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Off-reserve pot shops question no tax on reserve

From link to article, March 10, 2020

The Osoyoos Indian Band has adopted a new bylaw to regulate the sale of cannabis on its land.

Called the Osoyoos Indian Band Cannabis Bylaw, it is regulating the two new Indigenous Bloom stores in Oliver and Osoyoos which recently held grand openings.

Mike Lane, senior vice president of regulatory compliance for Indigenous Bloom, said the OIB has an inherent right to self-government, therefore, it has the jurisdiction to address issues such as the right to cultivate or sell cannabis. 

While these stores are not federally regulated, Lane said its products mimic and/or exceed federal and provincial standards.

Lane said all of their products are assigned a batch number and are held in a quarantined environment until they are lab tested. 

“Every single product, whether it’s a strain of dried flower, an edible, a concentrate, a rub, etc., is tested by an independent third-party laboratory licensed by Health Canada for analytical testing under the Federal Cannabis Regulations.”

The lab that Indigenous Bloom uses is based in British Columbia and, once they have received the results from the lab, the product is released from quarantine and can then be further processed and distributed.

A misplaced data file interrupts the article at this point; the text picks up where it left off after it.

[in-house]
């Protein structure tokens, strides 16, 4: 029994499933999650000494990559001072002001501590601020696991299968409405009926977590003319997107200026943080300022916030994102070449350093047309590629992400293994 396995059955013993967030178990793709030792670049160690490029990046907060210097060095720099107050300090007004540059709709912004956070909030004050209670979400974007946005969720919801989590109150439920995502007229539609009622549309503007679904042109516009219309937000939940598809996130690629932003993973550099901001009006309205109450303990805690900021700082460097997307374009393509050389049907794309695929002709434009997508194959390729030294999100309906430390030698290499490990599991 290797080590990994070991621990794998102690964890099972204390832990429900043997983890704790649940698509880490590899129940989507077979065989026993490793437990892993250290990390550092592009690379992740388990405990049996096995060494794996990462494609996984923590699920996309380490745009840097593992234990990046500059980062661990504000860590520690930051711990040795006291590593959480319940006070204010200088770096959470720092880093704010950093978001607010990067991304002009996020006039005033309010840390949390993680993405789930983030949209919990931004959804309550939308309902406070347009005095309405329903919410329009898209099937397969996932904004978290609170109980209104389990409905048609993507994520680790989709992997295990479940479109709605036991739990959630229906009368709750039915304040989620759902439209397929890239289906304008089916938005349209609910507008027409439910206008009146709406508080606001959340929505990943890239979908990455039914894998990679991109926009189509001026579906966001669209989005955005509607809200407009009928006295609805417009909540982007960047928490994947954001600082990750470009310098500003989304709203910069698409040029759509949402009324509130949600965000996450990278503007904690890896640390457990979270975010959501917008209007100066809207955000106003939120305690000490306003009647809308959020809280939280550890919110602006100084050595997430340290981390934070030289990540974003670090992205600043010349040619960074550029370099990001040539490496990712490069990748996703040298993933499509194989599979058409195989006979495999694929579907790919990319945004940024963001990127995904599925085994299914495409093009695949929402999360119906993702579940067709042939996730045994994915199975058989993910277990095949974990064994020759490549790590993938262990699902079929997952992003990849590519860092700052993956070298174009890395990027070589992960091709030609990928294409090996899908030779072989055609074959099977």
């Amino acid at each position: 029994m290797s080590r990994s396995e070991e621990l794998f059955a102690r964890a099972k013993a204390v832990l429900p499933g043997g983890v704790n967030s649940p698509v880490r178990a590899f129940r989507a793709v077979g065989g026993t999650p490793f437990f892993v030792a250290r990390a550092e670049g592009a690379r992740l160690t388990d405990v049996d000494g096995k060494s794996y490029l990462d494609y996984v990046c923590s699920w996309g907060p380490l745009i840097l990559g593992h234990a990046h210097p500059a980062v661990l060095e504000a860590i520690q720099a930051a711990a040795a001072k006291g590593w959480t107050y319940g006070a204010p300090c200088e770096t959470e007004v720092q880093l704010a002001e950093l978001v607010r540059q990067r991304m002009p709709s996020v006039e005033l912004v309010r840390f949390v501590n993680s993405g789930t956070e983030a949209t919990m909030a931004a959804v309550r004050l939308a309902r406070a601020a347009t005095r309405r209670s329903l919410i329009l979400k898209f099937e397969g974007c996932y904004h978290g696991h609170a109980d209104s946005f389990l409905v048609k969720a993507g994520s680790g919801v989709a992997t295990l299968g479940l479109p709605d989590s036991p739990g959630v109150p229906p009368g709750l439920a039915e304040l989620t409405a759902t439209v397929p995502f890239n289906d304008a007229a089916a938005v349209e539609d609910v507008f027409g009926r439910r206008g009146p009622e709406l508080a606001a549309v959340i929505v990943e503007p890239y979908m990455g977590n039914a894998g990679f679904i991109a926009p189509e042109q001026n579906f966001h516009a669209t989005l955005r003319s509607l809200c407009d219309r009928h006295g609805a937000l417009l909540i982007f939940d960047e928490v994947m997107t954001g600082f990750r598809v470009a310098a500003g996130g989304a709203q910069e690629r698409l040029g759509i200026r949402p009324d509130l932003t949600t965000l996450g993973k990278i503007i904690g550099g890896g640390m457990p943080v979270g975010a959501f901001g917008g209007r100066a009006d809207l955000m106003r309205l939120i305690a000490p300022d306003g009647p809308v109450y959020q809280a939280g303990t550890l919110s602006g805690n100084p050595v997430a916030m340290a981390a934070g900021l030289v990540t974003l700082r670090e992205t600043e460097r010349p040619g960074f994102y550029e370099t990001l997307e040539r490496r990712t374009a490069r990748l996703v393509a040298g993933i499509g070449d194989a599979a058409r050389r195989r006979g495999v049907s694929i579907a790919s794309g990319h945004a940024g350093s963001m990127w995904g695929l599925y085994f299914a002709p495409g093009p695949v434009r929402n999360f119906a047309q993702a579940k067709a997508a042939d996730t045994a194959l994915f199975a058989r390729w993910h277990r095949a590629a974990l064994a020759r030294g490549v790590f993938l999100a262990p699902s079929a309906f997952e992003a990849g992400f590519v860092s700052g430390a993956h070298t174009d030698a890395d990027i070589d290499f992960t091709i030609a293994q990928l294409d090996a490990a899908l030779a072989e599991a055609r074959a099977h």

At least two off-reserve cannabis retailers in Oliver raised a concern to the Chronicle about Indigenous Bloom not charging taxes, thereby, undercutting existing businesses that must charge the tax under federal law. They also questioned the fact these stores are not federally regulated.

Lane reiterated their standards meet or exceed government regulations. He also noted that First Nations are engaging in discussion with the Government of Canada regarding jurisdiction and taxation.

“At this time, the governments in Canada have not negotiated a tax collection or a tax sharing agreement with First Nations, and until that’s done, we can’t charge taxes.”

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